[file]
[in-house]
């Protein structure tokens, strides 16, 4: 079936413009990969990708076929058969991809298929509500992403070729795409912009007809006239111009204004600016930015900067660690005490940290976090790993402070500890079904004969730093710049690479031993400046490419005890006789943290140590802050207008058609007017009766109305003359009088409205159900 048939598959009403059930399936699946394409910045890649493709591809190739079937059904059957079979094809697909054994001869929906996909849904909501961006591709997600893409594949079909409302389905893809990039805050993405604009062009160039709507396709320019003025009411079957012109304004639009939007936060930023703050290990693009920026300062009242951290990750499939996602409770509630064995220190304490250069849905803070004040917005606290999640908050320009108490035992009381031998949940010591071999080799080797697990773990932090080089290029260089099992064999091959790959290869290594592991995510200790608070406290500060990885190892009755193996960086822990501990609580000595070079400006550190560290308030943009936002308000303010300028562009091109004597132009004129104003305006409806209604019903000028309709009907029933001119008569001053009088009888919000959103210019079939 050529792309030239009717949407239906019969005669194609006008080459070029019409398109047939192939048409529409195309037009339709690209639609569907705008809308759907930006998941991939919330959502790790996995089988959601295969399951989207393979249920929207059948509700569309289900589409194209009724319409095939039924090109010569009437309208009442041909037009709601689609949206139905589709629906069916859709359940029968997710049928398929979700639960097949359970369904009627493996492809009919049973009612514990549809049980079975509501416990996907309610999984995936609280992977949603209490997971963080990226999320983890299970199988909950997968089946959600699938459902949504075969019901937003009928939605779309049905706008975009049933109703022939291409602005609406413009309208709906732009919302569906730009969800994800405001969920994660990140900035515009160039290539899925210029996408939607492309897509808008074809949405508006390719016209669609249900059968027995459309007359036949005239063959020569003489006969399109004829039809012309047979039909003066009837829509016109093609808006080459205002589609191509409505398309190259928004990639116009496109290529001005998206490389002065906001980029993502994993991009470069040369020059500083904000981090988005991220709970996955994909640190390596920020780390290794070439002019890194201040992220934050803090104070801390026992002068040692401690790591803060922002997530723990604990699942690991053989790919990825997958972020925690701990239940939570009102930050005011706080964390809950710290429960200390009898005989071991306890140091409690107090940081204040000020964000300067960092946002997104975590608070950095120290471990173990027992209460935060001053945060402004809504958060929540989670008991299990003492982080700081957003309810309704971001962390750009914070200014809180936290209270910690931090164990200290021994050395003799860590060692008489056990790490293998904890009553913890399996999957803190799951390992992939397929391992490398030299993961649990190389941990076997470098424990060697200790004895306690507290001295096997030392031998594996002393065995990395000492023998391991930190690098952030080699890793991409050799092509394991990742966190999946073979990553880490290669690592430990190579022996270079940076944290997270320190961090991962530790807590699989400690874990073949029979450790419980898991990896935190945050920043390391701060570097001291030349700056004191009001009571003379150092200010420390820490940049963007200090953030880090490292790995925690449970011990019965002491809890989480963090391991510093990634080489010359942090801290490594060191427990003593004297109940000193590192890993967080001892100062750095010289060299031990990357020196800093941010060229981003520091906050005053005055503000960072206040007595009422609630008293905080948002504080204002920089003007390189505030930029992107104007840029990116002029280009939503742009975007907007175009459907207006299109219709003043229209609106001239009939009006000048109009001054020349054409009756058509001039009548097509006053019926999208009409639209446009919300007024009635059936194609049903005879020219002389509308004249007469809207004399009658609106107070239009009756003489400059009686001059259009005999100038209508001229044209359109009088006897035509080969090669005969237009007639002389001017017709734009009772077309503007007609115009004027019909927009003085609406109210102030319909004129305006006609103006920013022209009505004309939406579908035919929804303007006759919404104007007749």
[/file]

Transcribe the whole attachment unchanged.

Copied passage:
[in-house]
């Protein structure tokens, strides 16, 4: 079936413009990969990708076929058969991809298929509500992403070729795409912009007809006239111009204004600016930015900067660690005490940290976090790993402070500890079904004969730093710049690479031993400046490419005890006789943290140590802050207008058609007017009766109305003359009088409205159900 048939598959009403059930399936699946394409910045890649493709591809190739079937059904059957079979094809697909054994001869929906996909849904909501961006591709997600893409594949079909409302389905893809990039805050993405604009062009160039709507396709320019003025009411079957012109304004639009939007936060930023703050290990693009920026300062009242951290990750499939996602409770509630064995220190304490250069849905803070004040917005606290999640908050320009108490035992009381031998949940010591071999080799080797697990773990932090080089290029260089099992064999091959790959290869290594592991995510200790608070406290500060990885190892009755193996960086822990501990609580000595070079400006550190560290308030943009936002308000303010300028562009091109004597132009004129104003305006409806209604019903000028309709009907029933001119008569001053009088009888919000959103210019079939 050529792309030239009717949407239906019969005669194609006008080459070029019409398109047939192939048409529409195309037009339709690209639609569907705008809308759907930006998941991939919330959502790790996995089988959601295969399951989207393979249920929207059948509700569309289900589409194209009724319409095939039924090109010569009437309208009442041909037009709601689609949206139905589709629906069916859709359940029968997710049928398929979700639960097949359970369904009627493996492809009919049973009612514990549809049980079975509501416990996907309610999984995936609280992977949603209490997971963080990226999320983890299970199988909950997968089946959600699938459902949504075969019901937003009928939605779309049905706008975009049933109703022939291409602005609406413009309208709906732009919302569906730009969800994800405001969920994660990140900035515009160039290539899925210029996408939607492309897509808008074809949405508006390719016209669609249900059968027995459309007359036949005239063959020569003489006969399109004829039809012309047979039909003066009837829509016109093609808006080459205002589609191509409505398309190259928004990639116009496109290529001005998206490389002065906001980029993502994993991009470069040369020059500083904000981090988005991220709970996955994909640190390596920020780390290794070439002019890194201040992220934050803090104070801390026992002068040692401690790591803060922002997530723990604990699942690991053989790919990825997958972020925690701990239940939570009102930050005011706080964390809950710290429960200390009898005989071991306890140091409690107090940081204040000020964000300067960092946002997104975590608070950095120290471990173990027992209460935060001053945060402004809504958060929540989670008991299990003492982080700081957003309810309704971001962390750009914070200014809180936290209270910690931090164990200290021994050395003799860590060692008489056990790490293998904890009553913890399996999957803190799951390992992939397929391992490398030299993961649990190389941990076997470098424990060697200790004895306690507290001295096997030392031998594996002393065995990395000492023998391991930190690098952030080699890793991409050799092509394991990742966190999946073979990553880490290669690592430990190579022996270079940076944290997270320190961090991962530790807590699989400690874990073949029979450790419980898991990896935190945050920043390391701060570097001291030349700056004191009001009571003379150092200010420390820490940049963007200090953030880090490292790995925690449970011990019965002491809890989480963090391991510093990634080489010359942090801290490594060191427990003593004297109940000193590192890993967080001892100062750095010289060299031990990357020196800093941010060229981003520091906050005053005055503000960072206040007595009422609630008293905080948002504080204002920089003007390189505030930029992107104007840029990116002029280009939503742009975007907007175009459907207006299109219709003043229209609106001239009939009006000048109009001054020349054409009756058509001039009548097509006053019926999208009409639209446009919300007024009635059936194609049903005879020219002389509308004249007469809207004399009658609106107070239009009756003489400059009686001059259009005999100038209508001229044209359109009088006897035509080969090669005969237009007639002389001017017709734009009772077309503007007609115009004027019909927009003085609406109210102030319909004129305006006609103006920013022209009505004309939406579908035919929804303007006759919404104007007749």